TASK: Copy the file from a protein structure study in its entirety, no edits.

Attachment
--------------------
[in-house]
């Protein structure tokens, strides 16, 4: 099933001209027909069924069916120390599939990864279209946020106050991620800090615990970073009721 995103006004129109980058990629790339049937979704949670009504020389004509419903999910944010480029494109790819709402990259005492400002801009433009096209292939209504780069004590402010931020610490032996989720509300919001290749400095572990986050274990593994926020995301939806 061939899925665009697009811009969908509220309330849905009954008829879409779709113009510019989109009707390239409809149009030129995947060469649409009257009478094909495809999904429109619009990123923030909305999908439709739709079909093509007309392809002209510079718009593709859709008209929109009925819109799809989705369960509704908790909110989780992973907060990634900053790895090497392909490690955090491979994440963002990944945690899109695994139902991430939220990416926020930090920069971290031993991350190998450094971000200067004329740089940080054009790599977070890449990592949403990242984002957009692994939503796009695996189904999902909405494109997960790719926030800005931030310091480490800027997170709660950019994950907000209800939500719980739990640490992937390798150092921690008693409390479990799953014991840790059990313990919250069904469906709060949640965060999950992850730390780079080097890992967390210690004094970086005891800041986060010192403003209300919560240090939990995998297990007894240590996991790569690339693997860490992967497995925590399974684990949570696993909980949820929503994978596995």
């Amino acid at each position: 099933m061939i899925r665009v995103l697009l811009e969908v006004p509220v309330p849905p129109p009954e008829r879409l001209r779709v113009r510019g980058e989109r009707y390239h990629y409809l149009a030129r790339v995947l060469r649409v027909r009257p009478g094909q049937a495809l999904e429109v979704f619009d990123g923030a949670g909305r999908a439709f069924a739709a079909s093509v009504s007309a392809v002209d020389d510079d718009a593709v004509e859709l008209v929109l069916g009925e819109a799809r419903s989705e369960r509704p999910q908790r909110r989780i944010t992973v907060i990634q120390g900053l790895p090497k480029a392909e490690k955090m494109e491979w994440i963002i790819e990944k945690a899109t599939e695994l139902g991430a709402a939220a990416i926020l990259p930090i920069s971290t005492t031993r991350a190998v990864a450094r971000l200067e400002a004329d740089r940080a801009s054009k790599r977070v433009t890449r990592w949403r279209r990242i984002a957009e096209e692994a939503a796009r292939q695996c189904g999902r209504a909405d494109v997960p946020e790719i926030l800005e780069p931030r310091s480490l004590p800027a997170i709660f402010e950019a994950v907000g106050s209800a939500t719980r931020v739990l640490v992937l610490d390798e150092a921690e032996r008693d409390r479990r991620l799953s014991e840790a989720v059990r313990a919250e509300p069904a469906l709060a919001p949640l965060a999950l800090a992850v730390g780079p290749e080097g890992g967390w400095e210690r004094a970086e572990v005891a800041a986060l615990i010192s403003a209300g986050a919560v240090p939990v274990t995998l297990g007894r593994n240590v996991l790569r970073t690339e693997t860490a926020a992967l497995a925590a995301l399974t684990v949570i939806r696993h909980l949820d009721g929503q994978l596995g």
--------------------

[in-house]
């Protein structure tokens, strides 16, 4: 099933001209027909069924069916120390599939990864279209946020106050991620800090615990970073009721 995103006004129109980058990629790339049937979704949670009504020389004509419903999910944010480029494109790819709402990259005492400002801009433009096209292939209504780069004590402010931020610490032996989720509300919001290749400095572990986050274990593994926020995301939806 061939899925665009697009811009969908509220309330849905009954008829879409779709113009510019989109009707390239409809149009030129995947060469649409009257009478094909495809999904429109619009990123923030909305999908439709739709079909093509007309392809002209510079718009593709859709008209929109009925819109799809989705369960509704908790909110989780992973907060990634900053790895090497392909490690955090491979994440963002990944945690899109695994139902991430939220990416926020930090920069971290031993991350190998450094971000200067004329740089940080054009790599977070890449990592949403990242984002957009692994939503796009695996189904999902909405494109997960790719926030800005931030310091480490800027997170709660950019994950907000209800939500719980739990640490992937390798150092921690008693409390479990799953014991840790059990313990919250069904469906709060949640965060999950992850730390780079080097890992967390210690004094970086005891800041986060010192403003209300919560240090939990995998297990007894240590996991790569690339693997860490992967497995925590399974684990949570696993909980949820929503994978596995």
């Amino acid at each position: 099933m061939i899925r665009v995103l697009l811009e969908v006004p509220v309330p849905p129109p009954e008829r879409l001209r779709v113009r510019g980058e989109r009707y390239h990629y409809l149009a030129r790339v995947l060469r649409v027909r009257p009478g094909q049937a495809l999904e429109v979704f619009d990123g923030a949670g909305r999908a439709f069924a739709a079909s093509v009504s007309a392809v002209d020389d510079d718009a593709v004509e859709l008209v929109l069916g009925e819109a799809r419903s989705e369960r509704p999910q908790r909110r989780i944010t992973v907060i990634q120390g900053l790895p090497k480029a392909e490690k955090m494109e491979w994440i963002i790819e990944k945690a899109t599939e695994l139902g991430a709402a939220a990416i926020l990259p930090i920069s971290t005492t031993r991350a190998v990864a450094r971000l200067e400002a004329d740089r940080a801009s054009k790599r977070v433009t890449r990592w949403r279209r990242i984002a957009e096209e692994a939503a796009r292939q695996c189904g999902r209504a909405d494109v997960p946020e790719i926030l800005e780069p931030r310091s480490l004590p800027a997170i709660f402010e950019a994950v907000g106050s209800a939500t719980r931020v739990l640490v992937l610490d390798e150092a921690e032996r008693d409390r479990r991620l799953s014991e840790a989720v059990r313990a919250e509300p069904a469906l709060a919001p949640l965060a999950l800090a992850v730390g780079p290749e080097g890992g967390w400095e210690r004094a970086e572990v005891a800041a986060l615990i010192s403003a209300g986050a919560v240090p939990v274990t995998l297990g007894r593994n240590v996991l790569r970073t690339e693997t860490a926020a992967l497995a925590a995301l399974t684990v949570i939806r696993h909980l949820d009721g929503q994978l596995g």